Macro Environment: Political Influences
Politics always exert great influences on corporate marketing activities as all business activities happen within certain countries and regions and have to obey certain policies. Political environment mainly refers to the external political situations of corporate marketing activities. Political stability is expected to exert positive influences on the implementation of marketing mix as it protects and secures the business environment and thus people could live and work in peace and contentment (Constantinides 2006, 410). On the country, political instability incurs social contradictory intensified and disordered business environment. In an unstable marketing environment, prices are easier to get out of control and business activities are heavily damaged as well. As for external trade business and international marketing, it is especially worth concerning about the influences the possible influences that the host country’s political environment would bring to them. Political environment is one of the most fundamental factors that marketers should concern while implementing any forms of marketing mix as it is suggested as the most powerful uncontrollable factor in marketing activities.
From a broader perspective, political environment refers to a system of a nation’s ideology and the values highlighted by the dominance hierarchy. More specifically, it includes the political institution, policies as well as some laws and regulations. From a narrower perspective, political environment is then thought to be political resources, political models and political situations, etc. as for marketing mix, the political environment mainly refers to three dimensions: political situations, certain policies and the international relations.
Any policies that government has made, including population policies, energy policies, financial policies and monetary policies would influence the implementation of marketing mix. Domestic political factors like political system, political climate and specific policies are directing the ways in which marketing is heading to. For example, the government could boost consumption growth by cutting interest rate. Or, it imposes individual income tax in order to imbalance the income gap among customers and then influences their purchasing behaviors. In some cases, product taxes are also imposed on some special products like cigarette and wine in order to restrain demand. In international marketing activities, some countries are also using polices as weapons against marketing from foreign countries as well. Thus, the distribution in host country could be rather difficult. These policies may be import restriction, tax policy, price control, foreign exchange control and nationalization policy.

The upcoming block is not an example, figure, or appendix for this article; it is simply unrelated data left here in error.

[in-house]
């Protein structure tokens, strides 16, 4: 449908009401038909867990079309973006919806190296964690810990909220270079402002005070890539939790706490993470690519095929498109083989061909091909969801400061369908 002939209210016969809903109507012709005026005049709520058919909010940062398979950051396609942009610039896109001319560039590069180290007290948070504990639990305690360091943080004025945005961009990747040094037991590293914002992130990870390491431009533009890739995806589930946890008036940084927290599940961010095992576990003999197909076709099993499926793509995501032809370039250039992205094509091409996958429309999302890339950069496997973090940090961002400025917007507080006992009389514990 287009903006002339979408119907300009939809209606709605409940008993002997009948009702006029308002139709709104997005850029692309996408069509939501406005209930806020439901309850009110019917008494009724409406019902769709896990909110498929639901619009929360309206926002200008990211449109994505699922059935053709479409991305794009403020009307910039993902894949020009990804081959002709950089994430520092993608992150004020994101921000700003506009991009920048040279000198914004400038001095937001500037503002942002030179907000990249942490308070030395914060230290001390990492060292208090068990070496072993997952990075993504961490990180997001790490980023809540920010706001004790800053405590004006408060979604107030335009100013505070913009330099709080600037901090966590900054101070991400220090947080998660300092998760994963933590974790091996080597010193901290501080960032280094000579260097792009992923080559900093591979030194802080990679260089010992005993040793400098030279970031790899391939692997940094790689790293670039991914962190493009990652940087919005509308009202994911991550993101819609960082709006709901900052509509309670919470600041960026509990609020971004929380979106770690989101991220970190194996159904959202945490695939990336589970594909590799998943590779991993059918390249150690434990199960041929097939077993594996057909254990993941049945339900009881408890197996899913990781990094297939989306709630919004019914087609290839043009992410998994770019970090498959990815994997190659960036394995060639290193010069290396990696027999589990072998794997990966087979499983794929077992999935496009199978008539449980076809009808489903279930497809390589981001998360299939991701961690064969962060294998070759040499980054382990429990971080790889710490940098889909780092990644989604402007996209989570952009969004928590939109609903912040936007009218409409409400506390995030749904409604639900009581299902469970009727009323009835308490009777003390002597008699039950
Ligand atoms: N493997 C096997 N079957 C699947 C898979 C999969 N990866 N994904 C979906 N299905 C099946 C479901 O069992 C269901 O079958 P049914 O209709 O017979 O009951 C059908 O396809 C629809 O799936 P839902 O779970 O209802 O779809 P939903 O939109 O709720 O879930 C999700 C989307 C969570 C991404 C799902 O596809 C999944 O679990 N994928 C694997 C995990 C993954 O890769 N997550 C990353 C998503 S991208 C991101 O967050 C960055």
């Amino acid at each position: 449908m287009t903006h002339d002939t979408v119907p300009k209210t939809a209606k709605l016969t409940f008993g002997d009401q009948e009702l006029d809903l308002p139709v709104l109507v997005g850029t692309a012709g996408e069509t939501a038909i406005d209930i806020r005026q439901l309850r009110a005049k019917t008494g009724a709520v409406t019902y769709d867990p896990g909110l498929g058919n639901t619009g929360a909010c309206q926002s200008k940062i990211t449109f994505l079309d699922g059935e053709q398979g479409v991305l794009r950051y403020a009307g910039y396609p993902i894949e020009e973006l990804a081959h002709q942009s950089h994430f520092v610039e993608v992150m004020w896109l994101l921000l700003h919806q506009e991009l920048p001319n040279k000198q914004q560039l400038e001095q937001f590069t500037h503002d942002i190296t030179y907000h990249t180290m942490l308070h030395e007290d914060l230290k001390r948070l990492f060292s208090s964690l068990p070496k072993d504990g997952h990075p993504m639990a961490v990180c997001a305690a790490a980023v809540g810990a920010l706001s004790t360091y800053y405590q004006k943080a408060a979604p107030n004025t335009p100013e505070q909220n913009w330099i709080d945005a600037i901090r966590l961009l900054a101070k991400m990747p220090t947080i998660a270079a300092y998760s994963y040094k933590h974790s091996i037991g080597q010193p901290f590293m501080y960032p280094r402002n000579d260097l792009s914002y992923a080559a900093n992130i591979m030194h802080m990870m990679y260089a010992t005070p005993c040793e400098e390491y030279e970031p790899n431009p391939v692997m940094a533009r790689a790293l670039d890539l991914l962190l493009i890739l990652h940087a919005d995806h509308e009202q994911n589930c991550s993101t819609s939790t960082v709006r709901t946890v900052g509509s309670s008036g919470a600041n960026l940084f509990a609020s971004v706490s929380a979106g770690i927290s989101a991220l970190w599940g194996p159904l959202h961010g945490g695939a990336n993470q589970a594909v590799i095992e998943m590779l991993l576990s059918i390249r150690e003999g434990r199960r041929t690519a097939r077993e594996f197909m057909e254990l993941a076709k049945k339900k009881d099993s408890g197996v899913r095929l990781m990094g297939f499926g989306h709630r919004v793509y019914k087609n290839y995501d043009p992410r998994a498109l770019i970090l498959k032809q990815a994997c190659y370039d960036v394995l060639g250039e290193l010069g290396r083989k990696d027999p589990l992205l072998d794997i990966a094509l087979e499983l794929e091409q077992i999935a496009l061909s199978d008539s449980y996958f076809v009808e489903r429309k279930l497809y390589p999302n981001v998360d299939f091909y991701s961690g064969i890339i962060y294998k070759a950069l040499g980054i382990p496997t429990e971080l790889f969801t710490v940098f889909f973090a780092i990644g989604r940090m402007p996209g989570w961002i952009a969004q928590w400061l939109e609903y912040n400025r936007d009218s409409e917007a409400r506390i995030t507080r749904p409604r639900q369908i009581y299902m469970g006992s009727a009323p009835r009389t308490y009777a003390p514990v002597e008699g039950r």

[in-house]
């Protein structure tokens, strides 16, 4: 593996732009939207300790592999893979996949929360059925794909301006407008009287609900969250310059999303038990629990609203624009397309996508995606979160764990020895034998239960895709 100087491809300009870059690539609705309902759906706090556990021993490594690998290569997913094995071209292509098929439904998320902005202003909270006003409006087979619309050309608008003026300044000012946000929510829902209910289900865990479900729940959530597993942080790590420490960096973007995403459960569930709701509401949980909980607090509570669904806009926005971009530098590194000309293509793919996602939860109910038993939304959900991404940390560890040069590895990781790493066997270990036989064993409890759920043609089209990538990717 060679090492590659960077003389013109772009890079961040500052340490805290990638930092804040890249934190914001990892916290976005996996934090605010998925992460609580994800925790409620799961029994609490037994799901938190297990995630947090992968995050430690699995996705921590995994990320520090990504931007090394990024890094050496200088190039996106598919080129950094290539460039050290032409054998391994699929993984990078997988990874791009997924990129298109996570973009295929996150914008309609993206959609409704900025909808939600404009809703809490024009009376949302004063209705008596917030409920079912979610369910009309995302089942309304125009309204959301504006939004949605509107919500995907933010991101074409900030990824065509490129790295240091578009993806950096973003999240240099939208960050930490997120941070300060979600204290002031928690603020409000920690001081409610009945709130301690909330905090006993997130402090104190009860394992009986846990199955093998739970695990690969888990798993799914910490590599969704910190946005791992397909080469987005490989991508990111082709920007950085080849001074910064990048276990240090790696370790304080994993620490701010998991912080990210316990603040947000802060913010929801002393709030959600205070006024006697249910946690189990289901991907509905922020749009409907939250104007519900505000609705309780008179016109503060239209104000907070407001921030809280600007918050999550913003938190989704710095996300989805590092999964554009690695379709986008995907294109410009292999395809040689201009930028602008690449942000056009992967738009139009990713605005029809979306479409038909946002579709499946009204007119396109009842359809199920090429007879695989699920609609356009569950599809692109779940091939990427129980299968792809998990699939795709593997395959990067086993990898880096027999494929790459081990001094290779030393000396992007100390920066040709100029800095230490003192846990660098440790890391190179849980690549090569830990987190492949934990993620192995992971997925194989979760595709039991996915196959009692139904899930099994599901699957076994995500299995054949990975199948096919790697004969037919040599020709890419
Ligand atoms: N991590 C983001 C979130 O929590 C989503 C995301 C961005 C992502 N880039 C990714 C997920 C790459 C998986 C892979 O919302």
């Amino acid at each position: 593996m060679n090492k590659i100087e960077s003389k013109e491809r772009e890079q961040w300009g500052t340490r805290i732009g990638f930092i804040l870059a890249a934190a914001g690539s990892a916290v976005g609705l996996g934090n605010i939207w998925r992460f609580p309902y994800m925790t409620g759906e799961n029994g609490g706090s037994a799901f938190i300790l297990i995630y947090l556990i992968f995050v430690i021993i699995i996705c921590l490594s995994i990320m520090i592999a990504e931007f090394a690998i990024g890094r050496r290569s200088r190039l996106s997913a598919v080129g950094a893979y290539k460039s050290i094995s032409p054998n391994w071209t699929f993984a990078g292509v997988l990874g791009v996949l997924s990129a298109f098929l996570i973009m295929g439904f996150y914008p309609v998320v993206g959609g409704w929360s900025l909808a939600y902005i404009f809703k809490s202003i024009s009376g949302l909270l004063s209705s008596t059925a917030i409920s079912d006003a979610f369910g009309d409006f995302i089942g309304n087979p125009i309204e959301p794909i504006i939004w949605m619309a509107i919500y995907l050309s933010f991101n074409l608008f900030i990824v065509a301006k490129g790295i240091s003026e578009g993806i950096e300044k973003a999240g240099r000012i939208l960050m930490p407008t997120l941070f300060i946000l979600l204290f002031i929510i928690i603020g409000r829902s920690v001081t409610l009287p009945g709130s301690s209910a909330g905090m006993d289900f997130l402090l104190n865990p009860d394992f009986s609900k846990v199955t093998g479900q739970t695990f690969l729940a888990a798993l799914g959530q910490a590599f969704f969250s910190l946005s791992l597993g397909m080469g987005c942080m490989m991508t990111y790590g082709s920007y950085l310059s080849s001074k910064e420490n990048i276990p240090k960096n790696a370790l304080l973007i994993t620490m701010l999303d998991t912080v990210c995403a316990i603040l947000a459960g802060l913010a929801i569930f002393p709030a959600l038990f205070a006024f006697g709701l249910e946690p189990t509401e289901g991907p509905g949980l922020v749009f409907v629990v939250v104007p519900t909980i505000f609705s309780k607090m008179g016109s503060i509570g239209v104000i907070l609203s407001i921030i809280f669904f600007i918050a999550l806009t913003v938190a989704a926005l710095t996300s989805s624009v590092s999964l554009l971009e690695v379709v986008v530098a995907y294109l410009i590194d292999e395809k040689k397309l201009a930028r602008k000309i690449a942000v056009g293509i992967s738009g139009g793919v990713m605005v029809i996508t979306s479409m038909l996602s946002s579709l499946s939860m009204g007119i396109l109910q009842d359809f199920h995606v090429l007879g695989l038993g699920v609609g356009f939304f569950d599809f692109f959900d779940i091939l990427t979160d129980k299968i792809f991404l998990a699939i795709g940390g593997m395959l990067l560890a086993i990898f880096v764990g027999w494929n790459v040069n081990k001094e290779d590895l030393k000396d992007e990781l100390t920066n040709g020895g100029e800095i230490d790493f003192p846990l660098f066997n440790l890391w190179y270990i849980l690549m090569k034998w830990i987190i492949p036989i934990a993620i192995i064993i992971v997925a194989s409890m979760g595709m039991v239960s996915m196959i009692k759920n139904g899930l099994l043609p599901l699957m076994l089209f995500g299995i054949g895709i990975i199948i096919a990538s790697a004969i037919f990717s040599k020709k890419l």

Therefore, when the political situation is stable, it is easier for the marketing environment to be protected and the orders to be kept. Marketing could benefit from political environment when policy is in marketers’ favor. When policy goes against marketers’ wills, the influences could be detrimental as well. Also, the political environment is even more complex and unpredictable for international marketers. Therefore, before implementing marketing mix, the marketers should first get a better understand of the political environment and then obey the rules other than challenging it.
Micro Environment: Customer and Clients